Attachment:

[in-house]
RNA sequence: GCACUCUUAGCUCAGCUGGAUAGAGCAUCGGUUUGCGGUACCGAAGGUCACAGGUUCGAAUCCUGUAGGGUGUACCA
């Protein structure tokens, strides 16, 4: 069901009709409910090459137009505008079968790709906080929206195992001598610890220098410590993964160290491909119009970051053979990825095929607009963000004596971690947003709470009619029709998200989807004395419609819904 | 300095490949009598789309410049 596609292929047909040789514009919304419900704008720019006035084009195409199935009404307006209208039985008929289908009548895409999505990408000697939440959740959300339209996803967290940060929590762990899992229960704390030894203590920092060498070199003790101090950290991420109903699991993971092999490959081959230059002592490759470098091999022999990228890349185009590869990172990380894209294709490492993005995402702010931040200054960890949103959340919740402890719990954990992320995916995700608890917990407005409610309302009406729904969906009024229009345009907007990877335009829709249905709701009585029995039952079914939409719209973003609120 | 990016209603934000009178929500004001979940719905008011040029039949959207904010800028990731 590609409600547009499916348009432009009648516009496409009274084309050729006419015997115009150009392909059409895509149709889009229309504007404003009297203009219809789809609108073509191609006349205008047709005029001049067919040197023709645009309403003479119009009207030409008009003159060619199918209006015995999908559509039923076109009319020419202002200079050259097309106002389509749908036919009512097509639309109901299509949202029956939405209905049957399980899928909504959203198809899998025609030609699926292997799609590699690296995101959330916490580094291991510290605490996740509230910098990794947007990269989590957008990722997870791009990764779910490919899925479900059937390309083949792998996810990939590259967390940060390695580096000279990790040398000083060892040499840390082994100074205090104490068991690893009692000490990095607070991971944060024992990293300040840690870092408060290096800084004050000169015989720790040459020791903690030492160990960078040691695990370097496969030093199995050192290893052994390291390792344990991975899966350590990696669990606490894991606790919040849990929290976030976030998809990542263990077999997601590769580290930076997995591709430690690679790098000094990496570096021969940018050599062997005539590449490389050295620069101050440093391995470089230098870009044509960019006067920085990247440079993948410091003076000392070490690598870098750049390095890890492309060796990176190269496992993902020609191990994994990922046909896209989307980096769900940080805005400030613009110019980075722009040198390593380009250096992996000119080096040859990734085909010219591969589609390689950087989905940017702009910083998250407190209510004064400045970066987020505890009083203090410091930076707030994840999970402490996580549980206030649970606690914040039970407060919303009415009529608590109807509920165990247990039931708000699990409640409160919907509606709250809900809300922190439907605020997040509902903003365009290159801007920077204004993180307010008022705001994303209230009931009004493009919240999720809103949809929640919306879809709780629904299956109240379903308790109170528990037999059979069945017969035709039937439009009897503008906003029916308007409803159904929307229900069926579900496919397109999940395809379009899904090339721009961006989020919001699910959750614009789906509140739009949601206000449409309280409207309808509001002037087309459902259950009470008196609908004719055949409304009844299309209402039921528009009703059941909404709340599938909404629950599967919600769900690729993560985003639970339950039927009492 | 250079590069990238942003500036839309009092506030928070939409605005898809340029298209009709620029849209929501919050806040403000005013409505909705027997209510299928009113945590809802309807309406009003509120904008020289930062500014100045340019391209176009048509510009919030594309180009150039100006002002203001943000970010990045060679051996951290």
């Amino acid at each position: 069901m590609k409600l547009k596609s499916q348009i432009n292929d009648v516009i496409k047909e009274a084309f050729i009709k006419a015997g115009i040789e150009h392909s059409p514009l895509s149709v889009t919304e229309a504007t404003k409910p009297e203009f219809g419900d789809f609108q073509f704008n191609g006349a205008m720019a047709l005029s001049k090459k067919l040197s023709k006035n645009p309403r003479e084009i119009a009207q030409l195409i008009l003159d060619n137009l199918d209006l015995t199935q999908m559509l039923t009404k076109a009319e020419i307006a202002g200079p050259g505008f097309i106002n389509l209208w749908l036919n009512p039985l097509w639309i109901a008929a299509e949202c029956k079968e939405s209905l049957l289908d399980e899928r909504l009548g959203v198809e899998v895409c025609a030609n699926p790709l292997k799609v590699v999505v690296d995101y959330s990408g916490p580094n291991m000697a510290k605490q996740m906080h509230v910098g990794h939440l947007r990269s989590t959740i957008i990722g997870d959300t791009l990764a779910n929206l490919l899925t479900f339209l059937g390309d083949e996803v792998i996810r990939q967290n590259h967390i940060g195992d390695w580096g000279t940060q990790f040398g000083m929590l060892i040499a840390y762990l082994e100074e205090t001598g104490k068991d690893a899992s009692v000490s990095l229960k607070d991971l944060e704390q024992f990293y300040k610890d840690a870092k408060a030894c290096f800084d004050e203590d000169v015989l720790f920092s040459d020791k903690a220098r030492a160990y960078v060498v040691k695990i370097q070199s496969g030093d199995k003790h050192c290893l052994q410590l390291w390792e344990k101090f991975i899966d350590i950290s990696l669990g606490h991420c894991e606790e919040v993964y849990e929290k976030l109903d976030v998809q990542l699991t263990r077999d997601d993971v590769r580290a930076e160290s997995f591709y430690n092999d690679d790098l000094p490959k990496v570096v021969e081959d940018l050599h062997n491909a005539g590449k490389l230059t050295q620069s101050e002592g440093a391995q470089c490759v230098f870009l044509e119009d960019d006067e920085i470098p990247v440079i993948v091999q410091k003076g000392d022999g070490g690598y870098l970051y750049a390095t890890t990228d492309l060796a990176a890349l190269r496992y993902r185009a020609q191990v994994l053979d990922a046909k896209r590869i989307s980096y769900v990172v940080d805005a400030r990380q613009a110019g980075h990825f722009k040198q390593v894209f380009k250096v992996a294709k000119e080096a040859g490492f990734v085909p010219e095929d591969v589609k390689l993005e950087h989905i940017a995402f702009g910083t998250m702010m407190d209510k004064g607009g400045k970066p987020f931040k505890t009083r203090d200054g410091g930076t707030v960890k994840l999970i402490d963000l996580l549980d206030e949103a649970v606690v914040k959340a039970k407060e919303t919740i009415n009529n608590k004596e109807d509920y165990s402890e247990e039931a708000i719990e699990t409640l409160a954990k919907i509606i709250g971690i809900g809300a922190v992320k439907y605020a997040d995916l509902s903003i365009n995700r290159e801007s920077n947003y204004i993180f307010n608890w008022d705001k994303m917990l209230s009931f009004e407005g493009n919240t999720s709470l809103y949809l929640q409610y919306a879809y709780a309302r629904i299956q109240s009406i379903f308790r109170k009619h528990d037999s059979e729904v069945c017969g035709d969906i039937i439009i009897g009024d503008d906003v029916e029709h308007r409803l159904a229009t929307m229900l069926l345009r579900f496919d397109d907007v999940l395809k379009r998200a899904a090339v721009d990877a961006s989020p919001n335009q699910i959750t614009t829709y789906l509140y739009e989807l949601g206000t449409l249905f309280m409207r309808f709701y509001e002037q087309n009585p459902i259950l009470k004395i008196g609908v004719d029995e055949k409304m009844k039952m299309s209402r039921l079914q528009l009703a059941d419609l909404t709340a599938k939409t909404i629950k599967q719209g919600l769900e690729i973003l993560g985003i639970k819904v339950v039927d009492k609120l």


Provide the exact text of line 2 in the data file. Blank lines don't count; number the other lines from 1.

RNA sequence: GCACUCUUAGCUCAGCUGGAUAGAGCAUCGGUUUGCGGUACCGAAGGUCACAGGUUCGAAUCCUGUAGGGUGUACCA